Newspaper Page Text
. ULL, ISDITOR.
Entered at the postoffice at New
berry, S. C., as second class matter.
FRIDAY, JANUARY 20, 1905
The Land Frauds.
The picture of the venerable sena
tor from Oregon explaining and de
nouncing with tearful eyes and be
tween his sobs the charges brought
against him, made an affecting scene
in the senate chamber on Tuesday.
The investigation of the charge upon
which Senator Mitchell and Repre
sentative Hermann have been indict
ed, made in connection with the re
cent administration of lands in Ore
gon, Idaho and California, have creat
ed public interest, and it is antici
pated by some conservative journals
that a scandal "beside which the pos
tal frauds~ will seem like the work of
petty-larceny theives" will be the re
sult of the action taken in the mat
ter. The disposition is to push the
inquiries to the end, no matter whith
er they miy lead or whom they impli
cate in the alleged frauds. In speak
ing of the events led up to this action,
the Boston Transcript says:
"What is now in progress is but
another stage of a series of inquiries
which have had results in a number
of arrests, in several indictments, and
some convictions. For more than a
year past the government has been
active in the prosecution of a ring
of 'operators' who by various fradu
lent methods thought they has suc
ceeded in gathering to themselves
considerable sections of the public
domain mainly in the PaLific North
west. Their operations were engin
eered from several points contempor
arneously. They had their represen
tatives or agents in New York, in
Wash igton, in Oregon, and in Cali
fornia, and, of course their accom
plices, -without aid they could have
-done little toward carrying 'out their
schemes, were dishonest officials.
*"Some of these officials have been
indicted and others have been con
victed, but the suggestion of despat
chies from Oregon is that the great
patrons, the real bosses, are 'higher
up.' *The. hope is natural that the in
quiry-will climb to the highest points
of vantage on which the great bene
ficiaries are secret promoters of these
frauds have relied for safety."
Whether the principals in this par
ticular case are adjudged guilty or
not, it is certain the fact that the gov
ernment is willing to strike even at
the highest officials when ground is
found for such -ction, will have a
most salutary and quieting influence
on the politicians who are engaged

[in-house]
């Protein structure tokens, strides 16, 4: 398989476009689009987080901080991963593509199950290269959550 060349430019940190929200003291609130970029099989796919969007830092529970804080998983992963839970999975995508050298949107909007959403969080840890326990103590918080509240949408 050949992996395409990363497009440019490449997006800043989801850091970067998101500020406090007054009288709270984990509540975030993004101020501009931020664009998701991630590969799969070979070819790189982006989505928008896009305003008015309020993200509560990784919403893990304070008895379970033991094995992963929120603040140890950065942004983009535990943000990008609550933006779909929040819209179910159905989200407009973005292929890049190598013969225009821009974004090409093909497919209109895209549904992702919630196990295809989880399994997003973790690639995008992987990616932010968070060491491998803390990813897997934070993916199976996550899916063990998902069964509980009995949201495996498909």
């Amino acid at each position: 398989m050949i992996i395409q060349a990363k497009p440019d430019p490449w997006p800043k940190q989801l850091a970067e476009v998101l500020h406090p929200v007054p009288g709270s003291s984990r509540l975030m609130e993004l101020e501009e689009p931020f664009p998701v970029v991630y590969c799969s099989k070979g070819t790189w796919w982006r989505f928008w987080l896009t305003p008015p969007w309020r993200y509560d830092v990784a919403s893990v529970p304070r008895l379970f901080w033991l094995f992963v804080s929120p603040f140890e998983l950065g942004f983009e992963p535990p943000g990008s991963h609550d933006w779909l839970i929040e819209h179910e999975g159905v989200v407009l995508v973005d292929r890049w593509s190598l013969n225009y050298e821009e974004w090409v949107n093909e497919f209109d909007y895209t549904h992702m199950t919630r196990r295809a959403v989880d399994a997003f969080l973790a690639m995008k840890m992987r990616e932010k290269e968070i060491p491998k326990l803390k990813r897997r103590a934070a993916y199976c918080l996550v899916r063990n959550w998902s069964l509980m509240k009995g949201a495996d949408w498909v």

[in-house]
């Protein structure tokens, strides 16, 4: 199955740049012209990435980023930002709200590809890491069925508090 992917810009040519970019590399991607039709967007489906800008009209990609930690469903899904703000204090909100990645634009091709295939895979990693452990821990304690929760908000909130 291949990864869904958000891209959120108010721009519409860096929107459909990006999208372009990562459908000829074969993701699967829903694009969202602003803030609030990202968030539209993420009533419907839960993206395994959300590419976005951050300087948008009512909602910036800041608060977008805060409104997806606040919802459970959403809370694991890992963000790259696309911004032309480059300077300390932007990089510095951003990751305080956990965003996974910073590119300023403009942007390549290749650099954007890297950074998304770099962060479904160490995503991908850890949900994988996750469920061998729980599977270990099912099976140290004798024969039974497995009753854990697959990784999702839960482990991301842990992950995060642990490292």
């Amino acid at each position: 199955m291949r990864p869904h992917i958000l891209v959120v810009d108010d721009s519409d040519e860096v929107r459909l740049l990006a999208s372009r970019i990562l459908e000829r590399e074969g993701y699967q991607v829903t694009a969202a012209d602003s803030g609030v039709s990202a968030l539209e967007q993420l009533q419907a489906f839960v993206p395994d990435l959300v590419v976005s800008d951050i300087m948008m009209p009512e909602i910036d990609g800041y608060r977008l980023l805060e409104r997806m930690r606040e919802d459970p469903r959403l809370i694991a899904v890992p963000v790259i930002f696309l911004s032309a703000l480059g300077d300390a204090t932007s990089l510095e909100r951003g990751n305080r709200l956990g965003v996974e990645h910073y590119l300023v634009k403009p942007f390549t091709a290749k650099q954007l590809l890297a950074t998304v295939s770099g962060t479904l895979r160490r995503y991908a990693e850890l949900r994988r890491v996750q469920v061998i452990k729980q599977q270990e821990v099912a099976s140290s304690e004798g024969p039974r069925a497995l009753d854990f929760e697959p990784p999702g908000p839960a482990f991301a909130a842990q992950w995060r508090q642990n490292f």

in these left-handed deals.
r ITIELNS MdEETING.
The undersigned, feeling the im
portance of guarding the interests
of the Newberry Graded schools,
and feeling that no mistakes should
be made in any alteration or amend
ment in our school charter, call upon
the citizens of said school district to
assemble in the opera house Friday,
January 20th, at 4 p. in., to consider
the change proposed by our represen
tatives in the general assembly in
said school law.
M. A. Carlisle
Jno. M. Kinard
T. J. McCrary
Edw. R. Hipp
A. T. Browvn
T. C. Pool
0. B. Mayer
-Geo. B. Cromner
R. Y Leavell
J. WV. Chapman
. E. Summer
E. M. Evans
J. M. Kibler
Judge J. M. Crosson Tells of the Old
Village as Seen Across the
Stretch of Years.
Houston, Texas, Dec, I 1904.
To the past go more dead faces,
As the loved leave vacant places,
Everywhere the sad eyes meet us,
In the evening's dark they greet us,
And to come to them entreat us,
You are growing old, they tell us,
You are more alone, they tell us,
Old places changing fret us,
The living more forget us,
There are fewer to regret us
But the truer life draws nigher
And its morning star climbs higher
Earth's hold on us grows slighter,
And the heavy burden lighter,
And the dawn immortal brighter,
A. D. 1831, seen across the stretch
of 73 years, the old village with its
small circle of well-known families
was a delightful place. Sadness
comes o'er us as we think of how
long ago things happened. Whilst
before the great revival of 1831 they
could not have been counted a relig
ious people, yet they were a proud,
self-contained, brave, generous, ten
der and moral people and the condi
tions of life were pleasant. The men
were true hearted and sensible; the
women were lovely full of grace and
purity of character. Ah, the years
back of us are full of voices, voices
eloquent and pathetic.
"Therefore of all the pictures
"That hang on memory's wall,
"The one of old Newberry
"Seemest the best of all."
A. D. 1832, 'Tis a bright, sunny Sab
bath morn; day of mercy, peace and
"Hail light serene! Hail sacred Sab
A soothing calm on every breeze is
Yes, like the kiss of maiden love, the
breeze is sweet and bland.
"A flock of merry singing birds were
sporting in the grove.
"Some were warbling cherrily, and
some were making love."
A restful peace like a balmy atmos
phere breathes over the lovely vil
lage. Hark! the deep-toned bell sol
emnly breaks the silence. 'Tis the